U.S. announces Abrams tanks for Poland as Russia threat mounts
WARSAW, Feb 18 (Reuters) - U.S. Defense Secretary Lloyd Austin announced on Friday the planned sale of 250 Abrams tanks to Poland, as Washington moves to strengthen the defences of a key eastern European ally amid a mounting threat of war between neighboring Ukraine and Russia.
Austin was speaking during a trip to Warsaw, where Polish leaders have been alarmed by the deployment of thousands of Russian forces in neighbouring Belarus, part of a huge Russian buildup around Ukraine that NATO says positions Moscow for an invasion. President Vladimir Putin denies any plan to invade.
“Some of those forces (are) within 200 miles (321 km) of the Polish border,” Austin said.
“If Russia further invades Ukraine, Poland could see tens of thousands of displaced Ukrainians and others flowing across its border, trying to save themselves and their families from the scourge of war.”
The sale of Abrams tanks to Poland, which is also home to a future U.S. missile defense site, is another sign of a deep and growing defence relationship with the United States. It follows the deployment of nearly 5,000 additional U.S. troops to Poland as well as additional fighter aircraft, as part of Washington’s response to the Ukraine crisis.
‘A STRONGER NATO’
The Abrams battle tank carries a crew of four personnel and has a manually loaded cannon that can fire against enemy personnel armored vehicles and even low-flying aircraft, according to its manufacturer, General Dynamics GD.N.
“What Mr. Putin did not want was a stronger NATO on his flank, and that’s exactly what he has today,” Austin told a news conference.
“It will also strengthen our interoperability with the Polish armed forces, boosting the credibility of our combined deterrence efforts and those of our other NATO Allies.”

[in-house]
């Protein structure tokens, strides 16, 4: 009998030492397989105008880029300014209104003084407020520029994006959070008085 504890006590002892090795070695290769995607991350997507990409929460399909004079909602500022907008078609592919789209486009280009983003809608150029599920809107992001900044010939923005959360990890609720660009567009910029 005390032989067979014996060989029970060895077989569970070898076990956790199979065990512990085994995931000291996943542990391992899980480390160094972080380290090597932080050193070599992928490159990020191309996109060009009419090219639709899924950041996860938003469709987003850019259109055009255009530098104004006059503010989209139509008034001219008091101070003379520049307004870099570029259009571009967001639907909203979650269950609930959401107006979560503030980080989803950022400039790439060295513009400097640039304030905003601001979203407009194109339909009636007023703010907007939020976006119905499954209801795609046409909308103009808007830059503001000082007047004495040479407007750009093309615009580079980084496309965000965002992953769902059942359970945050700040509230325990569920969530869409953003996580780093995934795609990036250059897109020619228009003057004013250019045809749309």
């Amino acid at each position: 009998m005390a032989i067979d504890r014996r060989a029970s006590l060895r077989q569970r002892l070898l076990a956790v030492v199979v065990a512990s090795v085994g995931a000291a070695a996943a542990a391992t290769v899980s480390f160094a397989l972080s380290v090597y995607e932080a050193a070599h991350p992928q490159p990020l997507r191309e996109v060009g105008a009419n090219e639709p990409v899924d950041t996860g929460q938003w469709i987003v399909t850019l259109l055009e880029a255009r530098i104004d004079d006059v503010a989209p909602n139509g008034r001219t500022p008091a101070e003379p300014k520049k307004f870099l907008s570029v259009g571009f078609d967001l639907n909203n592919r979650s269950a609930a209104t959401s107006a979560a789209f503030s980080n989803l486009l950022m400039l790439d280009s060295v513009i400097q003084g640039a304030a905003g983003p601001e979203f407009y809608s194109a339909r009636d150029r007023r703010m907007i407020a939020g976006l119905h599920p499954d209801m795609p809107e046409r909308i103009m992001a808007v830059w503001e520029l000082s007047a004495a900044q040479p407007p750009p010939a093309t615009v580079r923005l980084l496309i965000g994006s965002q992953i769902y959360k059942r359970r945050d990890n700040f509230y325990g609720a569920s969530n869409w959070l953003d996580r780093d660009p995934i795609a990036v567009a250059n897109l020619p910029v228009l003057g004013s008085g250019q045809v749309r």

Kyiv and the rebels have blamed each other for escalating tensions after artillery and mortar attacks this week, prompting fears that Russia, which has massed more than 100,000 troops near Ukraine’s borders, could get involved. Read full story
For a second day, Austin dismissed Russian claims that it was withdrawing troops from the areas around Ukraine.
Poland is among the NATO members that are most hawkish in confronting what it sees as Russia’s revisionist ambitions in Eastern Europe.
Birthplace of the Solidarity trade union movement that played a key role in bringing down Communism in central Europe, Poland is particularly sensitive to what it sees as threats of Russian expansionism, and both conservative and liberal governments have been steadfast in their support for Kyiv.
“Poland knows first-hand the steep cost paid by victims of aggression from larger neighbors, and it has made valuable contributions to assist Ukraine in building up its defense capabilities,” Austin said, noting training exercises and its offer of ammunition and portable air defense weapons to Ukraine.
Washington is also finalising its deployment of an additional 4,700 troops from the 82nd Airborne Division, more than doubling the U.S. troop presence in Poland.
President Joe Biden has ruled out deploying U.S. forces to fight in Ukraine against Russia. But deployments like the ones to Poland could put U.S. and Russian troops in close proximity, which experts say is still a risk given that conflict can easily, and inadvertently, spill over borders.
The U.S. military has dispatched F-15 fighter jets to Lask Air Base, Poland, offering additional capability for air policing, officials say.
Poland’s southeastern border is close to the western Ukrainian city of Lviv, where the United States relocated its embassy due to the mounting fears of a Russian invasion.
U.S. officials have said U.S. troops in Poland could help American citizens who may flee to the country if Russia invades as well as assist Warsaw with a possible influx of refugees. U.S. officials believe millions of Ukrainians may become refugees and internally displaced in a full-scale conflict.
Poland is already home to between one and two million Ukrainians.
By Phil Stewart.
(Reporting by Phil Stewart; Editing by Nick Macfie and Gareth Jones).
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